Rani and Evan are at a turning point in their lives. Rani, who is 51, started a new job earlier this year. Evan, who is 57, wants to scale back a bit, even if it means working well past the usual retirement age.
Together, they gross a little more than $110,000 a year.
A year ago, they sold their big, old house in an Eastern Ontario city and bought a new, smaller one. In doing so, they took on a $210,000 mortgage. They have two grown children.
When Rani left her teaching job, she took her 11 years’ worth of pension money and put it in a registered retirement savings plan. In her new job, she has a hybrid pension plan that allows her to make additional contributions beyond what is required for her defined benefit plan and even to transfer her existing RRSP to a separate pension pool. She has not yet done so.
“Neither my husband nor I are investment savvy and we are looking for investment options that do not require us to have a lot of knowledge or spend a lot of time monitoring them,” Rani writes in an e-mail.
“How should we be investing our money to ensure an adequate return with minimal risk?”
Evan, a health care professional, wonders whether he should begin collecting his Canada Pension Plan benefits at age 60 when he scales back from working five days a week to four.
“He doesn’t really plan on fully retiring,” Rani writes. They also wonder if they should be directing their cash flow to their RRSPs, tax-free savings account or mortgage loan. So far, finishing touches to the new home – a fence, a deck, the garden – have eaten up whatever extra cash they have.
We asked Marc Lamontagne, a fee-only financial planner at Ryan Lamontagne Inc. in Ottawa, to look at Evan and Rani’s situation.
What the expert says
For Evan to begin drawing CPP benefits at age 60 is not the best strategy, Mr. Lamontagne says. If he delays taking CPP until he is 70, his benefits would double from $680 a month at age 60 to $1,482 at age 70.
“The long-term financial benefits far outweigh the short-term loss of income” of about $475 a month after tax, the planner says. “It is like a saving strategy, though it drastically reduces their longevity risk – the risk of running out of money in retirement.”
As for their savings, Rani and Evan have more options than most people thanks to Rani’s flexible work pension – but if they want higher returns, they have to invest in marketable securities.
“You really can’t have a decent rate of return and minimum risk,” Mr. Lamontagne notes. For the best return, they could hire a professional money manager who invests in low-cost exchange-traded funds. For safety, they could stash their money away in risk-free but low-yielding guaranteed investment certificates.
“Interestingly, they do have a partial third option, which I would highly recommend,” Mr. Lamontagne says. Thanks to Rani’s combined defined contribution-defined benefit pension plan, she can transfer her existing RRSP to her company plan as well as make new contributions, the planner says. The plan’s additional voluntary contribution option works very much like a locked-in RRSP.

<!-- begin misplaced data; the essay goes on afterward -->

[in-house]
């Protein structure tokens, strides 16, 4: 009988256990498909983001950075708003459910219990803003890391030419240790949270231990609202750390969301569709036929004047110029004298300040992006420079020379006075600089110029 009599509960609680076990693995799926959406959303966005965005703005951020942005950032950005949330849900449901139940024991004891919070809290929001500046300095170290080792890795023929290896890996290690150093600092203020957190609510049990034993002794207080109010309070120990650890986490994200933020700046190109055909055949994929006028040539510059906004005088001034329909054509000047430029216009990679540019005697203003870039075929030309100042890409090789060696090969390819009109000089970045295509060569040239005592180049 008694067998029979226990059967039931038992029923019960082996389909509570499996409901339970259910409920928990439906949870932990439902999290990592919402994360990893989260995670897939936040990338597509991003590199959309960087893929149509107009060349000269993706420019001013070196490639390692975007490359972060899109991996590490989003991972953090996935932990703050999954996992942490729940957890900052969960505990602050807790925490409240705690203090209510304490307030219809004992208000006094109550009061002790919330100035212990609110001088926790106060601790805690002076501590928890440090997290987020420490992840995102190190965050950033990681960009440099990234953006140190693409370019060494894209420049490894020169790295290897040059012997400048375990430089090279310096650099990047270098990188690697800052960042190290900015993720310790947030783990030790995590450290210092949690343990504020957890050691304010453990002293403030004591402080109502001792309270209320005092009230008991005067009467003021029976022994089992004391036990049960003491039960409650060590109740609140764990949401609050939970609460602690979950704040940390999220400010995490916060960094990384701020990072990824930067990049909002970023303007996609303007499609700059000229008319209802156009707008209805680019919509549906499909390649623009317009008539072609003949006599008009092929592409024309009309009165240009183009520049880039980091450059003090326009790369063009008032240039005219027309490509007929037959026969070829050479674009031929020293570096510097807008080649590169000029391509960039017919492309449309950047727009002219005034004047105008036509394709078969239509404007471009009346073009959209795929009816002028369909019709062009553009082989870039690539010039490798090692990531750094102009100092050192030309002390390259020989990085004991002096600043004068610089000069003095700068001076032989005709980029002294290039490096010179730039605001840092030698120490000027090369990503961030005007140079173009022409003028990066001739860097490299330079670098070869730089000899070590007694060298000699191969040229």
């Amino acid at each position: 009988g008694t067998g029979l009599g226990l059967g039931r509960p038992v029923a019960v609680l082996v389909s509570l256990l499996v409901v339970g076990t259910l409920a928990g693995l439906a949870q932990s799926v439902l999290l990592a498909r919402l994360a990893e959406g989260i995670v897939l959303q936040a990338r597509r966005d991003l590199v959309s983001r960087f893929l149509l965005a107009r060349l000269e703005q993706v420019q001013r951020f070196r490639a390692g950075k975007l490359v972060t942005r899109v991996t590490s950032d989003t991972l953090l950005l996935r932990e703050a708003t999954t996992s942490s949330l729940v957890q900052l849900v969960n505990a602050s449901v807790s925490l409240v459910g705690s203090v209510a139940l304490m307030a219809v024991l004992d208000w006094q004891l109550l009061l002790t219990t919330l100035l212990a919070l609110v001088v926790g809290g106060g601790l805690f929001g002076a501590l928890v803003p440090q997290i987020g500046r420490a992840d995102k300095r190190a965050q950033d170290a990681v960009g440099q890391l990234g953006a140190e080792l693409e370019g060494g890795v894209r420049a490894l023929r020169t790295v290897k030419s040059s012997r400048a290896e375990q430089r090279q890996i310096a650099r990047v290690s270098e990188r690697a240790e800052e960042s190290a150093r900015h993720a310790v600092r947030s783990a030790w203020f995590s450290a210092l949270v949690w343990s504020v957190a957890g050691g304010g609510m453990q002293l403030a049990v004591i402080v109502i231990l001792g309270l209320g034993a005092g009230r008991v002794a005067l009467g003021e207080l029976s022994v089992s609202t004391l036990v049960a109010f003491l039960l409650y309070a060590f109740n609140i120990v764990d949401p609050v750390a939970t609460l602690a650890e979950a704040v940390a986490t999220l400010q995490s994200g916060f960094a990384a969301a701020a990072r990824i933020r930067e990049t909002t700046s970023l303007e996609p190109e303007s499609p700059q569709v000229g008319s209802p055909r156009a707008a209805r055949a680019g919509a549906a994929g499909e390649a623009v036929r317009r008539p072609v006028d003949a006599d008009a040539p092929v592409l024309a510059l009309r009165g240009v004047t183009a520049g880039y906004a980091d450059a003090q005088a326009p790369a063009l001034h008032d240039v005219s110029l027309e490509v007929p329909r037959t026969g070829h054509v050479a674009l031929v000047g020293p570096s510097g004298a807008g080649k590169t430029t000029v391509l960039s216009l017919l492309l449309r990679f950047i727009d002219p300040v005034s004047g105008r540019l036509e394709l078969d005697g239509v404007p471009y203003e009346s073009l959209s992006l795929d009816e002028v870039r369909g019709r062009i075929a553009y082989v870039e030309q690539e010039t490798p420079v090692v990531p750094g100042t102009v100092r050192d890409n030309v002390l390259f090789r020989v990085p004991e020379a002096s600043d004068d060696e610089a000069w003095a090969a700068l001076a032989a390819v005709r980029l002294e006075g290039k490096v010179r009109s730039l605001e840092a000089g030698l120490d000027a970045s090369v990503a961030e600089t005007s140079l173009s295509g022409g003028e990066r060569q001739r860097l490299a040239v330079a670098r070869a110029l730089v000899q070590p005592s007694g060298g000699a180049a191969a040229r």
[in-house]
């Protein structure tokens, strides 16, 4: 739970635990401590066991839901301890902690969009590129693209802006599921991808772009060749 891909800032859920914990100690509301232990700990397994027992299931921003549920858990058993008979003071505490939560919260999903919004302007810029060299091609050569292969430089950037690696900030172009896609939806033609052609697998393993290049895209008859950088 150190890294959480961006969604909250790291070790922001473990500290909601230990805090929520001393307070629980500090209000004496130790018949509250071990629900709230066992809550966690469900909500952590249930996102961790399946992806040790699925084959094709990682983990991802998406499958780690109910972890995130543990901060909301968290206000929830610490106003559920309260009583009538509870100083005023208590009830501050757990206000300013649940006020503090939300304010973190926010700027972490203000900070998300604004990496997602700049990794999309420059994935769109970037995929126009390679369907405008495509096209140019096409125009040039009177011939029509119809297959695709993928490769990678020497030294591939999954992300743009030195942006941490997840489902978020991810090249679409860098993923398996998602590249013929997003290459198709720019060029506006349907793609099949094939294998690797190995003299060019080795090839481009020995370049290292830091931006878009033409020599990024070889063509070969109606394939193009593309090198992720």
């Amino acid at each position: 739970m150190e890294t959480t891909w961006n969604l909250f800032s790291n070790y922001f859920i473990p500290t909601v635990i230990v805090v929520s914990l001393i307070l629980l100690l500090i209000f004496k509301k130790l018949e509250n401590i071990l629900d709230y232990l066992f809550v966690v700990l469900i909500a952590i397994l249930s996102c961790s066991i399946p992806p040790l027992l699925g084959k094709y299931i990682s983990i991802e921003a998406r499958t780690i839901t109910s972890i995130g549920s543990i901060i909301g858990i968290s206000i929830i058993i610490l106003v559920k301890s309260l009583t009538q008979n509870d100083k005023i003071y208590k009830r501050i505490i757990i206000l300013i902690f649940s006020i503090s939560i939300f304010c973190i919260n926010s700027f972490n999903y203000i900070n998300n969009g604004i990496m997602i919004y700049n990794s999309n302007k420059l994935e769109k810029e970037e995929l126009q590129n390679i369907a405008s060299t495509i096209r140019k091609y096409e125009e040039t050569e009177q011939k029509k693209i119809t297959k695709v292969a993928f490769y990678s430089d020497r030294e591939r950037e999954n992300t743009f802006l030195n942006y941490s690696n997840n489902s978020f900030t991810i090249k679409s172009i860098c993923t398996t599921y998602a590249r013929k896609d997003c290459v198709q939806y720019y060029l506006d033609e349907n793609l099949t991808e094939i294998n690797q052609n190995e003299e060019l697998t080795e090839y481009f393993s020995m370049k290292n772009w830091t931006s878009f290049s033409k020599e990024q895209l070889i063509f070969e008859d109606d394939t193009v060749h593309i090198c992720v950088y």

“The plan is well managed, has a good track record and is very low cost.” The management fee is less than half a percentage point a year. While pension fund investments do bear some risk, Rani could expect an average annual return of 6 per cent, he says.
As to where they should direct any surplus funds, it depends. Saving and investing, especially in tax-sheltered plans, has an advantage over debt repayment given the low interest rate environment. As well, their mortgage will be paid off in 2029, just before Rani plans to retire.
If Evan opts for professional management of his savings, he, too, can expect a rate of return of 6 per cent. In that case, any additional savings should be directed to his RRSP.
“If they can scrape together an additional $5,000 a year on top of what he is already saving, then that will give them a comfortable retirement,” Mr. Lamontagne says. They will have sufficient pension income and assets to meet their desired $48,000 a year in retirement lifestyle expenses. But if Evan chooses a GIC portfolio instead, his expected rate of return will average only 4 per cent. In that case, the extra money should be directed to Rani’s optional pension pool instead.
“Even though the additional voluntary contributions will generate a lower tax refund in Rani’s hands because her income is lower (20 per cent compared to 30 per cent if the money had gone to Evan’s RRSP), the potentially higher rate of return (6 per cent versus 4 per cent) will offset any reduced tax saving,” the planner says.
Evan, 57, and Rani, 51.
Figuring out how to get on track financially for a comfortable and secure future.
Evan can scale back his workweek, but he should consider deferring CPP benefits. They should take full advantage of Rani’s professionally managed pension plan, which allows for a combination of defined benefits and defined contributions.
How they fare will depend on whether they are willing to take some risk with their investments, and whether they can save a little bit more than they are now.
Monthly net income
Cash in bank $3,000; his TFSA $12,000; his RRSP $215,000; her RRSP $159,000, his work pension (RRSP) $43,800; home $360,000; estimated present value of her work pension $9,000. Total: $801,800
Mortgage $1,390; water, sewer $115; home insurance $50; hydro, heating $165; maintenance and improvements $480; car loan $560; other auto $475; groceries $650; vacation, travel $250; personal discretionary (grooming, dining out, entertainment, clubs, pets) $700; disability insurance $30; telecom, Internet, TV $210; RRSP $100; pension plan contributions $245. Total: $5,420
Mortgage $210,000; car loan $36,000. Total: $246,000.
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